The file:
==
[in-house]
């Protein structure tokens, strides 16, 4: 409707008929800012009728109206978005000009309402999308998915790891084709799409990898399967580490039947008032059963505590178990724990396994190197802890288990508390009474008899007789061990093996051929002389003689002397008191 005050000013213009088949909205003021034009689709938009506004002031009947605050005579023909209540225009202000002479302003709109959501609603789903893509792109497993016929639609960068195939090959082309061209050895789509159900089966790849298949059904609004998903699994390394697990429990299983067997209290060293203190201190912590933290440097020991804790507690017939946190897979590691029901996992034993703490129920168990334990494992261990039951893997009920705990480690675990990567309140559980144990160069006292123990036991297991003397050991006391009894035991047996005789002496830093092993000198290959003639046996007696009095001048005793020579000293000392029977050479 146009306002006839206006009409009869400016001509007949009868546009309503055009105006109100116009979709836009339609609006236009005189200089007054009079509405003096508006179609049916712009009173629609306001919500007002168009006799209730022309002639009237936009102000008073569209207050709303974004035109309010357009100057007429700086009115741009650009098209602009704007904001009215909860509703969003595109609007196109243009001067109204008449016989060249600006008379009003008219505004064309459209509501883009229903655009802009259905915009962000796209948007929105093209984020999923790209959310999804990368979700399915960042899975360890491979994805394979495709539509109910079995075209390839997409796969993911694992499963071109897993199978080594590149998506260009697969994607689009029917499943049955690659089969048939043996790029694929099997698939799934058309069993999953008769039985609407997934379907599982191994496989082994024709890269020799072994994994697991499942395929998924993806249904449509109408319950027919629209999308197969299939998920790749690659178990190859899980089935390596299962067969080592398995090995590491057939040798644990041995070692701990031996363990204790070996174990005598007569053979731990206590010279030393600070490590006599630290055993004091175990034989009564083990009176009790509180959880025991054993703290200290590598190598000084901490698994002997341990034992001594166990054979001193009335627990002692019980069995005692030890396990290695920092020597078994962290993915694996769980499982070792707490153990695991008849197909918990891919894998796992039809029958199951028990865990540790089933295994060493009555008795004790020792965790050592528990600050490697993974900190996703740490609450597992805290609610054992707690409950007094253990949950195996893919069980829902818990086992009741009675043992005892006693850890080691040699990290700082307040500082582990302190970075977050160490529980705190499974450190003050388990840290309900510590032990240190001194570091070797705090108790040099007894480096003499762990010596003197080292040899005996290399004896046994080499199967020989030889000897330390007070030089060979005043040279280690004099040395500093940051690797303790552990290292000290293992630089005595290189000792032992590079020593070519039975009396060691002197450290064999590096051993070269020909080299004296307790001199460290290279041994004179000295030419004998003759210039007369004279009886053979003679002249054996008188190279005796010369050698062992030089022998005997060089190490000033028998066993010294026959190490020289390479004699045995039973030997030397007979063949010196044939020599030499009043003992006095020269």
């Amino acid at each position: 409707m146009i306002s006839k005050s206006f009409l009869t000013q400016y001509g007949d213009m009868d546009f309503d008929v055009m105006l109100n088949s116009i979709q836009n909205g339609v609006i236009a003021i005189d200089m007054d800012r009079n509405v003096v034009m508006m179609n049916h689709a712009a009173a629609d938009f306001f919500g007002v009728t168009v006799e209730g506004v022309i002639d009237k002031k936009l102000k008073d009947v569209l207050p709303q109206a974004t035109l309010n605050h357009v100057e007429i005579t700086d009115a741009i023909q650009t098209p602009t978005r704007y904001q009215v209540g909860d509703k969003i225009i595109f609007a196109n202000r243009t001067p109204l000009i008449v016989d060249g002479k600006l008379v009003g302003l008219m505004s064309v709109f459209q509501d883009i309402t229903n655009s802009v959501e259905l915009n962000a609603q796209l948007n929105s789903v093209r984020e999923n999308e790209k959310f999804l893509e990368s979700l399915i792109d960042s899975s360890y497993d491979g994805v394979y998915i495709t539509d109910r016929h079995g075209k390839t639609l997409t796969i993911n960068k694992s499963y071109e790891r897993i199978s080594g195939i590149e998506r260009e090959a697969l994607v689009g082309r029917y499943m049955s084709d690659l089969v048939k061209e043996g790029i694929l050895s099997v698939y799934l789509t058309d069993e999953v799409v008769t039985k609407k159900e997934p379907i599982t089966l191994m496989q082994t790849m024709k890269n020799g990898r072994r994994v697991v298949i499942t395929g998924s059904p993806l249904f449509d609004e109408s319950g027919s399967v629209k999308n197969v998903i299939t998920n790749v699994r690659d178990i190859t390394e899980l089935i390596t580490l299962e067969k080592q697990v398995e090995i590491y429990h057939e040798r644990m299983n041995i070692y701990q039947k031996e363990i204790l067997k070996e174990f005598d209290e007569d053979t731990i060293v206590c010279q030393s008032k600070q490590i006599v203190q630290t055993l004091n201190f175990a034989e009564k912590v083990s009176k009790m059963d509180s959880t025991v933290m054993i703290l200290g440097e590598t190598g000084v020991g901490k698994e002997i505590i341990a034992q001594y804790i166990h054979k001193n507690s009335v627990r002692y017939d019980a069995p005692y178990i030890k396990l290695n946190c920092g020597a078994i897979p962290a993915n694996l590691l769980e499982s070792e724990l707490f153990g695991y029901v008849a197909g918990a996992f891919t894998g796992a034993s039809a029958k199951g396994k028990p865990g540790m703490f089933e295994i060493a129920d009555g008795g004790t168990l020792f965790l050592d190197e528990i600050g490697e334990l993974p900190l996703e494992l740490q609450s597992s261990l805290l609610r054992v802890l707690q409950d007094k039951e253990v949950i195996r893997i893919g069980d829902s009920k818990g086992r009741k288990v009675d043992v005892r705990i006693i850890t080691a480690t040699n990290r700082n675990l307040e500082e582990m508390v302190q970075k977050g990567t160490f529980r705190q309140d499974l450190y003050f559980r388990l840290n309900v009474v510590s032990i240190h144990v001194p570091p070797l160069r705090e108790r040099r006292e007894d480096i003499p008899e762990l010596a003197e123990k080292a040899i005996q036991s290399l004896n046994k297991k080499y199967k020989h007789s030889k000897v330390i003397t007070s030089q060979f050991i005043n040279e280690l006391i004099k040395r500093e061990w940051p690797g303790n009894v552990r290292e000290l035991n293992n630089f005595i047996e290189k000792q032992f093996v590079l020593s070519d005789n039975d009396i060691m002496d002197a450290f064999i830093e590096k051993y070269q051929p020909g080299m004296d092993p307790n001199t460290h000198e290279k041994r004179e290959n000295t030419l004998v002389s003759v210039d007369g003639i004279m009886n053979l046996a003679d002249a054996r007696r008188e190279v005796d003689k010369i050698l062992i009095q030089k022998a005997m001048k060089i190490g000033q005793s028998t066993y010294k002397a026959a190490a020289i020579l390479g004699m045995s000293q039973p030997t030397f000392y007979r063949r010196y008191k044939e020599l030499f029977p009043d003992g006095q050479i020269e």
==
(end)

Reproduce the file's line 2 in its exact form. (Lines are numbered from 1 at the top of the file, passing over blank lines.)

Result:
């Protein structure tokens, strides 16, 4: 409707008929800012009728109206978005000009309402999308998915790891084709799409990898399967580490039947008032059963505590178990724990396994190197802890288990508390009474008899007789061990093996051929002389003689002397008191 005050000013213009088949909205003021034009689709938009506004002031009947605050005579023909209540225009202000002479302003709109959501609603789903893509792109497993016929639609960068195939090959082309061209050895789509159900089966790849298949059904609004998903699994390394697990429990299983067997209290060293203190201190912590933290440097020991804790507690017939946190897979590691029901996992034993703490129920168990334990494992261990039951893997009920705990480690675990990567309140559980144990160069006292123990036991297991003397050991006391009894035991047996005789002496830093092993000198290959003639046996007696009095001048005793020579000293000392029977050479 146009306002006839206006009409009869400016001509007949009868546009309503055009105006109100116009979709836009339609609006236009005189200089007054009079509405003096508006179609049916712009009173629609306001919500007002168009006799209730022309002639009237936009102000008073569209207050709303974004035109309010357009100057007429700086009115741009650009098209602009704007904001009215909860509703969003595109609007196109243009001067109204008449016989060249600006008379009003008219505004064309459209509501883009229903655009802009259905915009962000796209948007929105093209984020999923790209959310999804990368979700399915960042899975360890491979994805394979495709539509109910079995075209390839997409796969993911694992499963071109897993199978080594590149998506260009697969994607689009029917499943049955690659089969048939043996790029694929099997698939799934058309069993999953008769039985609407997934379907599982191994496989082994024709890269020799072994994994697991499942395929998924993806249904449509109408319950027919629209999308197969299939998920790749690659178990190859899980089935390596299962067969080592398995090995590491057939040798644990041995070692701990031996363990204790070996174990005598007569053979731990206590010279030393600070490590006599630290055993004091175990034989009564083990009176009790509180959880025991054993703290200290590598190598000084901490698994002997341990034992001594166990054979001193009335627990002692019980069995005692030890396990290695920092020597078994962290993915694996769980499982070792707490153990695991008849197909918990891919894998796992039809029958199951028990865990540790089933295994060493009555008795004790020792965790050592528990600050490697993974900190996703740490609450597992805290609610054992707690409950007094253990949950195996893919069980829902818990086992009741009675043992005892006693850890080691040699990290700082307040500082582990302190970075977050160490529980705190499974450190003050388990840290309900510590032990240190001194570091070797705090108790040099007894480096003499762990010596003197080292040899005996290399004896046994080499199967020989030889000897330390007070030089060979005043040279280690004099040395500093940051690797303790552990290292000290293992630089005595290189000792032992590079020593070519039975009396060691002197450290064999590096051993070269020909080299004296307790001199460290290279041994004179000295030419004998003759210039007369004279009886053979003679002249054996008188190279005796010369050698062992030089022998005997060089190490000033028998066993010294026959190490020289390479004699045995039973030997030397007979063949010196044939020599030499009043003992006095020269």